Freeway Rick Ross On The Economics Of Drugs : Planet Money Do economists' theories about drugs hold up in the real world? To find out, we asked "Freeway" Rick Ross, one of L.A.'s biggest crack dealers in the '80s and '90s.
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A Former Crack Kingpin On The Economics Of Illegal Drugs

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A Former Crack Kingpin On The Economics Of Illegal Drugs

A Former Crack Kingpin On The Economics Of Illegal Drugs

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The U.S. government has passed laws that make drug dealers rich and increase violence on the streets. That's according to several prominent economics papers on the impact of making drugs, including cocaine and heroin, illegal.

Planet Money's Alex Blumberg reviewed these papers, then ran their conclusions by another expert, an actual drug dealer.

ALEX BLUMBERG: The academic argument against drug criminalization goes like this: When you make something illegal, you make it harder and riskier to produce, and that makes it more expensive. You have to sneak it across the border. You have to pay people more to transport it, since they're facing jail time. So, illegal drugs are much more expensive than they would be if they were legal.

But, and here is the key, demand for a lot of drugs is what economists call inelastic. No matter what the drugs cost, people will still pay for them. So making drugs more expensive by criminalization just sends more money to drug dealers. That's the theory, anyway.

Mr. RICKY ROSS (Former Drug Dealer): My name is Ricky Ross. I'm known on the streets as Freeway Rick. But when I sold drugs, if they'd have told me they were going to legalize it, I'd have been mad because I knew that that was going to drive the price down.

BLUMBERG: Freeway Rick Ross was one of L.A.'s biggest crack dealers in the '80s and '90s. He was arrested in 1996, given a life sentence but paroled in 2009. So he's a perfect reality check for these academic theories. And I started him off with claim number one. Making drugs illegal drives up the price. Check.

Mr. ROSS: The most I ever made in one day was $3 million, went through my hands. Out of that 3 million, I could make, off of a million bucks I could make anywhere from 400,000 to 200,000 profit.

BLUMBERG: Next up, claim number two. At least some of the money Ross was getting wound up in the hands of criminals. Again, check.

Mr. ROSS: I had a crew. You know, I had guys around me that were ruthless and were tough. You know, if I gave the word, they would hurt you.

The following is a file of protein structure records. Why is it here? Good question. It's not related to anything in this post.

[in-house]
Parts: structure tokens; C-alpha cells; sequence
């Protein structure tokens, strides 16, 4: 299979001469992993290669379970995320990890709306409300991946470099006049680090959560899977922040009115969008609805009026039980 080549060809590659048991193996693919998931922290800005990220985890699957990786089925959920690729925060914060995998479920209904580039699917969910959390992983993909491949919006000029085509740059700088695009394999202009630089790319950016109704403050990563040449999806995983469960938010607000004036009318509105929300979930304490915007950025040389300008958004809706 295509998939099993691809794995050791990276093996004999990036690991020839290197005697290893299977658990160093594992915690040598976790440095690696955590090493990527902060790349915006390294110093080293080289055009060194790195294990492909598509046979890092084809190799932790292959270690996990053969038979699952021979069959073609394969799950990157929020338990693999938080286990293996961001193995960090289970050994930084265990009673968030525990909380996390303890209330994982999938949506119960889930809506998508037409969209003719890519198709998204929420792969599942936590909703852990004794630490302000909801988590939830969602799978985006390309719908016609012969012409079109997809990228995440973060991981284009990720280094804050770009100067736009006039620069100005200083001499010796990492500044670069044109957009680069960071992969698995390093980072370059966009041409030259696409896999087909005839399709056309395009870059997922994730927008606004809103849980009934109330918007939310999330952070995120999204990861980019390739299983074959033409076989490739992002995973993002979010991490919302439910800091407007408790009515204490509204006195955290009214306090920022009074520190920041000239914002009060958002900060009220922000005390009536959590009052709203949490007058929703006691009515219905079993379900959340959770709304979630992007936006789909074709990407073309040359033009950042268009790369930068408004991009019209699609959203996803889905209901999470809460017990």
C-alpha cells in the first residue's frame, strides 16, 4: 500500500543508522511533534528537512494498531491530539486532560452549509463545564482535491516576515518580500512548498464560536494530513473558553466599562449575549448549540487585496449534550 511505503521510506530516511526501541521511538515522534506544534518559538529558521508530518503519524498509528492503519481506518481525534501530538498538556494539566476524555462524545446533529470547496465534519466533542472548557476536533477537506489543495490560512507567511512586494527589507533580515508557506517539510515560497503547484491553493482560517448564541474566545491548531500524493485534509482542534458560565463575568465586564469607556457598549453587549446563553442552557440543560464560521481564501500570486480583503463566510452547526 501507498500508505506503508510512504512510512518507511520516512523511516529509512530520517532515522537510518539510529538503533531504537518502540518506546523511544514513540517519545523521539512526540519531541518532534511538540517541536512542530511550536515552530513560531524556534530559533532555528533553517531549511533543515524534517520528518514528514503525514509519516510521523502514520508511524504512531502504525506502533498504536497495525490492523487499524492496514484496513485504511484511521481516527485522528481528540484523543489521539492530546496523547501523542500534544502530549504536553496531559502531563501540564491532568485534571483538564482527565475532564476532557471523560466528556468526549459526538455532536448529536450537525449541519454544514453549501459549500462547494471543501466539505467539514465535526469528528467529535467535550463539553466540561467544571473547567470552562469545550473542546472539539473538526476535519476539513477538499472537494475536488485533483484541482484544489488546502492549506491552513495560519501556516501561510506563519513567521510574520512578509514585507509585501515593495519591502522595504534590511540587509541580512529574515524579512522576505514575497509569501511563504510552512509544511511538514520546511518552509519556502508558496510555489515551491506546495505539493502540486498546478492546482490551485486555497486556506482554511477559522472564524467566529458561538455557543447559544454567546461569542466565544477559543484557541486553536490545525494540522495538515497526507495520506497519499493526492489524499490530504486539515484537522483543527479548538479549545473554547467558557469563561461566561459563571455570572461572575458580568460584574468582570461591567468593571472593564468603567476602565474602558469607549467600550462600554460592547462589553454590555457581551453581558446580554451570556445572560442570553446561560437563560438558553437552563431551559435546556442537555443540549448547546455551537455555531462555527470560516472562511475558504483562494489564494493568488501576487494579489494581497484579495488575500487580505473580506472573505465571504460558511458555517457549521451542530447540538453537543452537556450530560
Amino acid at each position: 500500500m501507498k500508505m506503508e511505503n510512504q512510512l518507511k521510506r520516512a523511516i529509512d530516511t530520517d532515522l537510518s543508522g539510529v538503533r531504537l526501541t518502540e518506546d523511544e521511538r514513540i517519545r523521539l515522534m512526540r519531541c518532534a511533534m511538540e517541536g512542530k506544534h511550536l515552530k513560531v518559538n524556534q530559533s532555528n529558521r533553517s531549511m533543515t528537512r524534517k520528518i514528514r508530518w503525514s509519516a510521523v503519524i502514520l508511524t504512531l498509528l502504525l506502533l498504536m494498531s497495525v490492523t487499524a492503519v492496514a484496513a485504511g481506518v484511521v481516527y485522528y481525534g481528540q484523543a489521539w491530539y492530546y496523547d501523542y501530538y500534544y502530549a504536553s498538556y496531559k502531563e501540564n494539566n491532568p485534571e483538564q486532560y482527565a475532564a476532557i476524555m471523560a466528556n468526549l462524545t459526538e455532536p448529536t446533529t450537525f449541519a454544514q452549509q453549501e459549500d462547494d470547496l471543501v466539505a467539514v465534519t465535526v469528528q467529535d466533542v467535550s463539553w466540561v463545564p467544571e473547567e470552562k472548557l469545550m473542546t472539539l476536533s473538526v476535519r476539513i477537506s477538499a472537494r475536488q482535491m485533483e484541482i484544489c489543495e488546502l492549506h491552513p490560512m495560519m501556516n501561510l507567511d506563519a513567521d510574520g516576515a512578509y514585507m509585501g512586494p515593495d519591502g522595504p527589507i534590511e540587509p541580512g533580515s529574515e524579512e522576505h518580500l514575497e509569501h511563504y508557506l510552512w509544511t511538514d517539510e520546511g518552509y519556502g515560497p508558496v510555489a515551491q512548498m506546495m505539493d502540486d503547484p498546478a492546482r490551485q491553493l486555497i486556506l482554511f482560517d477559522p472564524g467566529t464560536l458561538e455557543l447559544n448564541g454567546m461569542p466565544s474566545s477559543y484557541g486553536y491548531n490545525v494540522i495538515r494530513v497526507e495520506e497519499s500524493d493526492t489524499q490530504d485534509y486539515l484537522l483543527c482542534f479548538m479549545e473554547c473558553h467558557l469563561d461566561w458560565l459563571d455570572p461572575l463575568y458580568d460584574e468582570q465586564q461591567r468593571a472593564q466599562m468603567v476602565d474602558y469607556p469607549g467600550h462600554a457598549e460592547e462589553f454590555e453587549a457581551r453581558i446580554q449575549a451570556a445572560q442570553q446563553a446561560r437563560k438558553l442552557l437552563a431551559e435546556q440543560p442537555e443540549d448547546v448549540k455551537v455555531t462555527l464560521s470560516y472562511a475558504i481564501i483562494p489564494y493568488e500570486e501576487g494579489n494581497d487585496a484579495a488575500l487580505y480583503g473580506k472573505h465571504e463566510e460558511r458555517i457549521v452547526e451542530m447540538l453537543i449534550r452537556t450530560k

BLUMBERG: And Ross' money wasn't just going to his own crew. He'd also distribute cash to other big players around the neighborhood.

Mr. ROSS: You know, I had a fund where I'd take care of what's called the big homies - the shot callers, the guys that ran the neighborhood because, you know, they kidnap drug dealers in South Central.

BLUMBERG: It's sort of like you were paying protection money to these people, right?

Mr. ROSS: Absolutely. You can call it protection money or big homey money or whatever but it's all the same thing. They were robbers, they was killers, jackers, as we call them, absolutely.

BLUMBERG: These days, Ross runs an organization that he says is trying to undo all the harm he did to his community by selling crack. He says a big part of the reason he got into drug dealing in the first place, he was illiterate. That's right, he ran a multi-million-dollar drug business for years without knowing how to read. He finally learned in prison.

In talking to Ross, you realize there was this other incentive that doesn't always show up in the economics literature. At least when you get to Ross's level, drug dealing is not only lucrative, it's complex and engaging.

Ross was a CEO, he was a manager, his own publicist, an accountant. Society had done everything it could to make Rick Ross hate his job and give up. His product was illegal. His costs were enormous. He was a hunted man. And yet...

Mr. ROSS: I loved it. I felt like I was on top of the world. I felt I was powerful. I felt I had came - I didn't have to answer to nobody. I mean, it was a dream. It was every man's dream to be free.

BLUMBERG: How much of it was just sort of like the actual job, and how much of it was just the feeling of being good at something and running this enterprise well?

Mr. ROSS: Well, you love the feeling that you're good. So it didn't feel like it was a burden, you know, to sneak around at night. I've been sneaking around at night since I was 17 years old, stealing cars. You know, we'd been hiding all our life.

BLUMBERG: So does all this mean we should legalize drugs like crack and heroin? If we really wanted to make the Freeway Rick Rosses of the word miserable, we'd take away their earning potential, right? And some of the economists I spoke to said, yeah, make them legal.

Other economists weren't so sure. Economist Peter Reuter has written many, many pages on the topic of drug criminalization. And he says if you legalize drugs, sure, crime would go down. But drug use, that'd go up.

Mr. PETER REUTER (Economist): How do we compare the bad outcomes in the two cases - a very large increase in addiction with a very large decrease in crime? They're - you know, I take them both to be real, but I don't know how - that's a value judgment.

BLUMBERG: How do you - which is better?

Mr. REUTER: As to which is better, right.

BLUMBERG: As for Freeway Rick Ross, his basic take, and a lot of academics agree with him: You need to attack the demand side, try and reduce the reasons people want to use drugs in the first place.

I'm Alex Blumberg for NPR News.

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